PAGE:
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Published: 2013-04-10 00:00:00

Barry Turk is a man who believes in addressing issues and over the past five years he has led volunteers to successfully restore eroded dunes at Onemana, on the Waikato’s east coast.

Barry TurkHis commitment to dune restoration has been recognised in a ceremony in Whangamata today, with Mr Turk named Waikato’s ‘Coastal Champion’ by the New Zealand Coastal Society (NZCS). 

In its inaugural year, the Coastal Champions programme recognises individuals who have shown a commitment to the sustainable management of New Zealand’s coastal environment and have made a difference within their community. 

Since Mr Turk established the Onemana Beachcare group, with the support of volunteers and the Waikato Regional Council, more than 30,000 plants have been planted. 

“Record-breaking work at Onemana has so far involved around 1200-1500 hours of community volunteer labour, and through this work and Barry’s commitment to achieving restoration, the area has been transformed,” said Waikato Regional Council’s Beachcare coordinator, Sam Stephens. 

“Over the years, hundreds of volunteers have been involved with Onemana Beachcare, not only helping with planting, but also managing pests, improving drainage and creating pedestrian access ways to limit damage to dune plants. 

“With the return of native vegetation and natural dune function restored, it is expected the area will now be relatively self-sustaining, although there will be some planting days to fill gaps when needed, as well as maintenance of access ways and signage,” Mr Stephens said.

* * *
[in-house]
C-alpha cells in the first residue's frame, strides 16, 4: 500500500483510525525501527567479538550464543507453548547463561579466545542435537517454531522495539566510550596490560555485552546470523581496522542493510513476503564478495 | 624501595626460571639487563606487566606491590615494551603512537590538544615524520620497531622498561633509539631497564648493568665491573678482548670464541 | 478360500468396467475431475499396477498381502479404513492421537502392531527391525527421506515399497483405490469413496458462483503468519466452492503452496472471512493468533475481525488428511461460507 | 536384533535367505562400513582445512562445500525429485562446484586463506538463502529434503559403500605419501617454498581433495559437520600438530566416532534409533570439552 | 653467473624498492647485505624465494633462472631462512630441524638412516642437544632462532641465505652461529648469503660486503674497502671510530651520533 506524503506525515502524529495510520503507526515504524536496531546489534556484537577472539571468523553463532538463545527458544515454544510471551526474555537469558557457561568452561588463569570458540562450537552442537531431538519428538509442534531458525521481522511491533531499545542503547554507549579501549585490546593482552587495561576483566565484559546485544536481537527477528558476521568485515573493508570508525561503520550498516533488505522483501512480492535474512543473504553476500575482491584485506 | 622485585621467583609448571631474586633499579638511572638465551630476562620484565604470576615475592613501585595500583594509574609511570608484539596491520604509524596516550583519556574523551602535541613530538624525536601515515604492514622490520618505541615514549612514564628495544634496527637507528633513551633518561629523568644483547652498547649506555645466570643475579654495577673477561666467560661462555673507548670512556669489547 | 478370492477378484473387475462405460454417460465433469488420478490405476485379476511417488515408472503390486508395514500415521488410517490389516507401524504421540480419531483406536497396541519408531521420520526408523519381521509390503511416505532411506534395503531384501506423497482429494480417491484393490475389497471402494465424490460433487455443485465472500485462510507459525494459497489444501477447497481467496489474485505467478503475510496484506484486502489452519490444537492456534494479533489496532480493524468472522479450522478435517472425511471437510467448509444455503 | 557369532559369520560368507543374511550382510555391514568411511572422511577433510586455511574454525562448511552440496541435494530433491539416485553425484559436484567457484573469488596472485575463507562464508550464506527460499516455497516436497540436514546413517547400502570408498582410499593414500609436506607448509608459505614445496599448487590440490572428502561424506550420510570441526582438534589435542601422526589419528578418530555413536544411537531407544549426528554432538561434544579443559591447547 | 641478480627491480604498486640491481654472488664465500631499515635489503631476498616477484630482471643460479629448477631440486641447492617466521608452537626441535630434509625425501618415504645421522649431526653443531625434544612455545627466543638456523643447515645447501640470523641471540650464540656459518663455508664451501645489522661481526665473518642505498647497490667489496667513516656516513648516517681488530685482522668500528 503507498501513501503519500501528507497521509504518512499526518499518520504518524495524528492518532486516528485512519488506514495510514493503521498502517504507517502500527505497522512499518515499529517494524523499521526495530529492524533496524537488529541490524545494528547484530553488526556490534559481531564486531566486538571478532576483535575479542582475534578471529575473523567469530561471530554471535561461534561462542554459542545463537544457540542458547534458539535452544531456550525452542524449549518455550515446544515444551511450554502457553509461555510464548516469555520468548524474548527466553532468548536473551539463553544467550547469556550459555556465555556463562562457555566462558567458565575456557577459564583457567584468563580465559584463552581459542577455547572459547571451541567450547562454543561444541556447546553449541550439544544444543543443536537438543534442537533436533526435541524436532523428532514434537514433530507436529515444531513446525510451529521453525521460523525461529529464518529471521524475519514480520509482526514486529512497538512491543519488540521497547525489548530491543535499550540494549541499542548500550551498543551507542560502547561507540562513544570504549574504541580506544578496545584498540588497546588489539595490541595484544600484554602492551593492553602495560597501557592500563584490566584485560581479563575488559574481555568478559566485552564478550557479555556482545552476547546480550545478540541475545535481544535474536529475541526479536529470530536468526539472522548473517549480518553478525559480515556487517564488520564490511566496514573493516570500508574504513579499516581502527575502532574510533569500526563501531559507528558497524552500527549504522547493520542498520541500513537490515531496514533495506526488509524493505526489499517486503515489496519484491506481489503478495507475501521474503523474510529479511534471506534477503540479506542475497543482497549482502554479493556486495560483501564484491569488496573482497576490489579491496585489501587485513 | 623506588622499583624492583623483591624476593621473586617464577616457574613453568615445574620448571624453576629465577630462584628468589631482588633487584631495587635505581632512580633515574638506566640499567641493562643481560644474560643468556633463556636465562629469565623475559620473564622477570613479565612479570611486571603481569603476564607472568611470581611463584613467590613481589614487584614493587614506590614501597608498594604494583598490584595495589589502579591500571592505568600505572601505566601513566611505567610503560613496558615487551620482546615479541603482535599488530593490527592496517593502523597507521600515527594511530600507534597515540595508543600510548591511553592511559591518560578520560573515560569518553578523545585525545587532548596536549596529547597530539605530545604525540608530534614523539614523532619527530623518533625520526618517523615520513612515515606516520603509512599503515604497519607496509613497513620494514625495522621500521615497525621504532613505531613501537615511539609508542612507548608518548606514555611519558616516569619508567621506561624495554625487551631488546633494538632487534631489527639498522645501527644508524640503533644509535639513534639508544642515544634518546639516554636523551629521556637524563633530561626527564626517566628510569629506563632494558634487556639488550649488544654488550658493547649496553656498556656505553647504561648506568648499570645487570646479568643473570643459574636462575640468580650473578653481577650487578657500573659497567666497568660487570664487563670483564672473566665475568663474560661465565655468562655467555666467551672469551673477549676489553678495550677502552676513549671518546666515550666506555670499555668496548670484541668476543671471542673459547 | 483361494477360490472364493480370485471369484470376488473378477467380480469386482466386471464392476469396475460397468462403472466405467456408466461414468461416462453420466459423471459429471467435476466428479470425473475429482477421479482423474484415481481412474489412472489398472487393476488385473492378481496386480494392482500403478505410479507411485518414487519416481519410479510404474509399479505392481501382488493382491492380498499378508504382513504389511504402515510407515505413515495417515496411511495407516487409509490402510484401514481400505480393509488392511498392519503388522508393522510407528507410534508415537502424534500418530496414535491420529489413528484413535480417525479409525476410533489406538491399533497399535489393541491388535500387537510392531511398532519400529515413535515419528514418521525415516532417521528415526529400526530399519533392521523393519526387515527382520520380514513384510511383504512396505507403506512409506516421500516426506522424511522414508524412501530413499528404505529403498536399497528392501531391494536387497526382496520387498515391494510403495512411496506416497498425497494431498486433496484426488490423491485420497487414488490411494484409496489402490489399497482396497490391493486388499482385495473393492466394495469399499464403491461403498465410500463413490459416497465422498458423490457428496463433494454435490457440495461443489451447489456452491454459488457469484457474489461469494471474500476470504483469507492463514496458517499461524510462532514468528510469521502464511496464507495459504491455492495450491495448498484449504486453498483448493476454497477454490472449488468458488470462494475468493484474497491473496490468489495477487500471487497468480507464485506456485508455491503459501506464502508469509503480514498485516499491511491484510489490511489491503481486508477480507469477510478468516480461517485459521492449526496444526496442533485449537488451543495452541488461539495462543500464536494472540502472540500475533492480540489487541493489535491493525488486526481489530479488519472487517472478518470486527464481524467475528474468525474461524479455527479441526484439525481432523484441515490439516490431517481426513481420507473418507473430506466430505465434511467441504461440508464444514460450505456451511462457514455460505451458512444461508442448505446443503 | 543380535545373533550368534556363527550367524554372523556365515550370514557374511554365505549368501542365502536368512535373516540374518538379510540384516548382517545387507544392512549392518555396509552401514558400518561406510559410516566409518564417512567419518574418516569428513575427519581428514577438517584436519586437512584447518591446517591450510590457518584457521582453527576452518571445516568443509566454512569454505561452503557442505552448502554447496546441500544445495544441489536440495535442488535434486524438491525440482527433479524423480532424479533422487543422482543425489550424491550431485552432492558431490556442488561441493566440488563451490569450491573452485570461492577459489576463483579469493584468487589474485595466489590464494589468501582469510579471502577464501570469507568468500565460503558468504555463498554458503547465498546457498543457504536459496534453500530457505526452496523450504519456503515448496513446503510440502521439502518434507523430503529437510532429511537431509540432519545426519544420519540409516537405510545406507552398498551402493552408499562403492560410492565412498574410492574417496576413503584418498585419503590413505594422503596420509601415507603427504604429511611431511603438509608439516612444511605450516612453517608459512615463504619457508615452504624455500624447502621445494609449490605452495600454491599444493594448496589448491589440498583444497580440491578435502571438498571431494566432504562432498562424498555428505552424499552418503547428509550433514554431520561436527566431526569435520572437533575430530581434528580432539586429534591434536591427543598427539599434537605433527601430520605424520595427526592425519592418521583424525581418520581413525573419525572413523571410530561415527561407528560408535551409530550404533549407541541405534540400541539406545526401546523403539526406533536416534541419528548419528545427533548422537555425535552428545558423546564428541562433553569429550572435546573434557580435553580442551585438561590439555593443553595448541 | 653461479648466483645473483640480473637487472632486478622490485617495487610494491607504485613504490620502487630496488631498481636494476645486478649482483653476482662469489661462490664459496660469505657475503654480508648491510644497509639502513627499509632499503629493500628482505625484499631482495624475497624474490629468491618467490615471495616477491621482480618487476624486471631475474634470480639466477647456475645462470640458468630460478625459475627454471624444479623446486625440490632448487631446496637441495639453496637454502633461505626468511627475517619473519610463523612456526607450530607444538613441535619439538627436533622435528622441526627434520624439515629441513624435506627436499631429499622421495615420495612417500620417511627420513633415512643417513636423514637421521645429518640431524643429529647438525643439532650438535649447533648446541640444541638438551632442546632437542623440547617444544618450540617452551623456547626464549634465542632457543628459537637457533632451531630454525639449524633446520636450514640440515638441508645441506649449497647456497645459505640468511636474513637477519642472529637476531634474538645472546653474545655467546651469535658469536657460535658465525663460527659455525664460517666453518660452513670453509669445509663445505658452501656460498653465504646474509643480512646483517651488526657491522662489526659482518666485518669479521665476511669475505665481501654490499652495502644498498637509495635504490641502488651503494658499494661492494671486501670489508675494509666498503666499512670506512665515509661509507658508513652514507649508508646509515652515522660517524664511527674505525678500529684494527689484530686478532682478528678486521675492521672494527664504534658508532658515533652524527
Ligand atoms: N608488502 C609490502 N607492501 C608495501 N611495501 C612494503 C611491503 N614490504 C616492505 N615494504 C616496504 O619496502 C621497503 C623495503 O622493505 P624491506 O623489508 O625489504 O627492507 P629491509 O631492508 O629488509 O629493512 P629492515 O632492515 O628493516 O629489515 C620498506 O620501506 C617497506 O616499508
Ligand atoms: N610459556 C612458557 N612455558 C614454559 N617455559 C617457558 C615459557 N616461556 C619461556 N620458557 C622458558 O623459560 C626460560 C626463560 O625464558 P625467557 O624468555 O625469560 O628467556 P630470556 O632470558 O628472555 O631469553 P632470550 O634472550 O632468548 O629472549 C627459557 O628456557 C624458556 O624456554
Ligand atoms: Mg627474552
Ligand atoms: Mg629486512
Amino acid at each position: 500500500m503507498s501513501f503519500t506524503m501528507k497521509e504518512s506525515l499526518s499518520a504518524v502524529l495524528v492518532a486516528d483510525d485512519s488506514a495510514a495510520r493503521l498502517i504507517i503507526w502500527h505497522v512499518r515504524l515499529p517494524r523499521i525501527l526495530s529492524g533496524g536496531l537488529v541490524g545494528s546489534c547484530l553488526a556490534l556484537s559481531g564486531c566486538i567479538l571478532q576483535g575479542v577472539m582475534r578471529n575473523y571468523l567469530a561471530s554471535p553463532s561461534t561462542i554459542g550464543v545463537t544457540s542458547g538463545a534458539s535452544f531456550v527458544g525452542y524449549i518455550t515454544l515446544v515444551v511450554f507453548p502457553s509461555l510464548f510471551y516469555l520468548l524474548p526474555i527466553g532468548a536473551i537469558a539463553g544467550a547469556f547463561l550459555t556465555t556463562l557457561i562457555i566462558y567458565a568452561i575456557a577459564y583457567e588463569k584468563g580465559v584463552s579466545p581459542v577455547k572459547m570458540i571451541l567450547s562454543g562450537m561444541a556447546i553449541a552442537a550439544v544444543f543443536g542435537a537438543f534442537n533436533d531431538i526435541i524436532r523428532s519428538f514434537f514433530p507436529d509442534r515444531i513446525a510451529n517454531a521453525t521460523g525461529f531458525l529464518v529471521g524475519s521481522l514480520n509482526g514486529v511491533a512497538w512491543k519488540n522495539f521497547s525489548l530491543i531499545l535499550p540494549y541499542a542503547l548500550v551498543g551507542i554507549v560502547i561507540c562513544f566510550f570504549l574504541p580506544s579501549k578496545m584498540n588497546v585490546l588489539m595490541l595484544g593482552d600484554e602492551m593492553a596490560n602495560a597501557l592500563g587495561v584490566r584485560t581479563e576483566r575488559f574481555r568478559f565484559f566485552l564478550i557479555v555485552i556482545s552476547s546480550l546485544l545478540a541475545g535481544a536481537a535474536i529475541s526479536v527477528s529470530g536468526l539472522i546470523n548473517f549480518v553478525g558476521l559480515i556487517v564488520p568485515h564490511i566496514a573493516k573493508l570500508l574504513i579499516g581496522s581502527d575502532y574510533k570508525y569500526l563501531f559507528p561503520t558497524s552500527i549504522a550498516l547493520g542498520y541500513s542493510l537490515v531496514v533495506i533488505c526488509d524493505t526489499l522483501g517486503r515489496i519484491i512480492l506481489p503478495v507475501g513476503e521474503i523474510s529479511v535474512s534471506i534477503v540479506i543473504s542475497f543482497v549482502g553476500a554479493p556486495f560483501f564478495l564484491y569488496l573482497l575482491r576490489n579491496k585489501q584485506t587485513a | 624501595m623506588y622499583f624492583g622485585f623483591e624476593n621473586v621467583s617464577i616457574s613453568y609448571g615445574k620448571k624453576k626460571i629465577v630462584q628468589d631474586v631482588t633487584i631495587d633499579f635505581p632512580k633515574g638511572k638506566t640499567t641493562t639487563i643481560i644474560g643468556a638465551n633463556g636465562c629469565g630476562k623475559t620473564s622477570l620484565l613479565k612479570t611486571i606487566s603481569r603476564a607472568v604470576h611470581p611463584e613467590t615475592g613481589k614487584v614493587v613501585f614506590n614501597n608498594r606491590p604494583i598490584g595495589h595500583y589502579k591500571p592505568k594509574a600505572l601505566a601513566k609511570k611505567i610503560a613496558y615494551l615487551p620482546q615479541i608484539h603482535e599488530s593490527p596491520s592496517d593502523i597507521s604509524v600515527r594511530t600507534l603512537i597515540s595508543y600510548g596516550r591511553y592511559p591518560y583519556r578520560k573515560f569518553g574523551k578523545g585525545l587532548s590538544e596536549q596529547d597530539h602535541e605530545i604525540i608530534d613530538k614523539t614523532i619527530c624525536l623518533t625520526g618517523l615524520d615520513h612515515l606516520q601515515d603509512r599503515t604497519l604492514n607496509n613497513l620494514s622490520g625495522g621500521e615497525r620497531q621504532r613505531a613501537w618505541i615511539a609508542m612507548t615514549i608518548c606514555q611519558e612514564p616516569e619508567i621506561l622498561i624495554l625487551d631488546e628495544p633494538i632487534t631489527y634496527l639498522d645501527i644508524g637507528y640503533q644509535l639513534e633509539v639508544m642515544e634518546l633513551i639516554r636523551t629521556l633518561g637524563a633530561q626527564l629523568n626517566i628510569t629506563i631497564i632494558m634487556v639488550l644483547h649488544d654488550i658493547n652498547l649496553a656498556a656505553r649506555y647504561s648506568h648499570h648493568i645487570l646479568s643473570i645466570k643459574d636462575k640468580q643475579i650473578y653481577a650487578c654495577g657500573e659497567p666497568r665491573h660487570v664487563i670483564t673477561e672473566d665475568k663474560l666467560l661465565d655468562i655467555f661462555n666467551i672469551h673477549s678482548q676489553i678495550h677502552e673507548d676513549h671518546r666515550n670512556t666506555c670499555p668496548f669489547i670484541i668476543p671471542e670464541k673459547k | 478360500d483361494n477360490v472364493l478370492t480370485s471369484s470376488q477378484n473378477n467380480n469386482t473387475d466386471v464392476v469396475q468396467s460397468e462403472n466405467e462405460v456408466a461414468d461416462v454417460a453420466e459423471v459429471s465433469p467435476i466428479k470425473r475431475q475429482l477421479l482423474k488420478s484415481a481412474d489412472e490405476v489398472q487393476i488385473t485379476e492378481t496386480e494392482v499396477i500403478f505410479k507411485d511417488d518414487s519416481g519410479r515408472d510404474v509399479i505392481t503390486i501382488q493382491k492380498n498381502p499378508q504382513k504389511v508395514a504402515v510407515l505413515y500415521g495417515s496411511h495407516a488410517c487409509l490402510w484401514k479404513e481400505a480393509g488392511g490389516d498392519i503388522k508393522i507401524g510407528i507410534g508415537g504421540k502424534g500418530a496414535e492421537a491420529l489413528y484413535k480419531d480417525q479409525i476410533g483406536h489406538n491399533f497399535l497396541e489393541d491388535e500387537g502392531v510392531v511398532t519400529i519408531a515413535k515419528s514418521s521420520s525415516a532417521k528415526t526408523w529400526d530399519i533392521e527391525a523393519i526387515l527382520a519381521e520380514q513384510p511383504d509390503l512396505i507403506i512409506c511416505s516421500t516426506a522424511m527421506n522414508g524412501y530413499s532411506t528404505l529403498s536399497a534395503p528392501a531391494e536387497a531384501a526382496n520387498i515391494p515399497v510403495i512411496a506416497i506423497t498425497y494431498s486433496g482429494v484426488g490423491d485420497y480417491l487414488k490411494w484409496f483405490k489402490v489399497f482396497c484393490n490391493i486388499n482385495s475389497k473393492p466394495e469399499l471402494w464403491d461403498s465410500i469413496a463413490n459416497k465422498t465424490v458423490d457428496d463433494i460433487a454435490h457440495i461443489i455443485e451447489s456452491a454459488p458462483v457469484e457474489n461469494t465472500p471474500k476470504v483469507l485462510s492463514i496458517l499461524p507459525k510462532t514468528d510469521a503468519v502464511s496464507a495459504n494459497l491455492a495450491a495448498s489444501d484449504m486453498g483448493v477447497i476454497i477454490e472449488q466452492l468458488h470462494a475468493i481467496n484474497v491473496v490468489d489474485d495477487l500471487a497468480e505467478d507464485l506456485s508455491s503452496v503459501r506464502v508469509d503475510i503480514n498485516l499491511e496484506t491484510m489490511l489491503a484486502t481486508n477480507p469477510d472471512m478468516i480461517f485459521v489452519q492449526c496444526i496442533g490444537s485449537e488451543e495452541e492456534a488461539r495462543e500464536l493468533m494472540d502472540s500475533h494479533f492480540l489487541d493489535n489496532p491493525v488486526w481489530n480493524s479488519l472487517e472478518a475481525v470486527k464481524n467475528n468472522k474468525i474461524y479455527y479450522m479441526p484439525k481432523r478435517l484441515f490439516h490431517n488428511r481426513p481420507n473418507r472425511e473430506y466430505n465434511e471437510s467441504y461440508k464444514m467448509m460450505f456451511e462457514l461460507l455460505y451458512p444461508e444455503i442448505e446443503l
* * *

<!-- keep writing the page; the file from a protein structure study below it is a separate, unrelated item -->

Total spinifex cover has been restored on the frontal dune, with a good subcomponent of the culturally significant pingao also restored despite the best attempts of local rabbits, which Mr Turk has regularly arranged to have eradicated. 

Before the work was undertaken, this zone had only two or three isolated bushes of the native knobby club-rush. The zone is now backed by a wide band of these bushes and at the southern end a huge area of native pohuehue has replaced grass and weeds. These areas will thicken up over the years ahead and become increasingly spectacular. 

Pohuehue and the knobby club-rush provide critically important habitat for various native fauna, including the native copper butterfly and skinks. It is expected these native species will increasingly put in an appearance as the vegetation thickens up. Meanwhile, weeds are being kept in check while the native vegetation establishes.  

Beachcare groups are supported by the Waikato Regional Council, iwi and district councils. Visit to find out more. 

Mr Turk was nominated by NZCS member and regional council Beachcare contractor Jim Dahm. This year’s national ‘Coastal Champion’ is Bill Southward of Canterbury for his work on the river and coastal systems of the Rakaia River.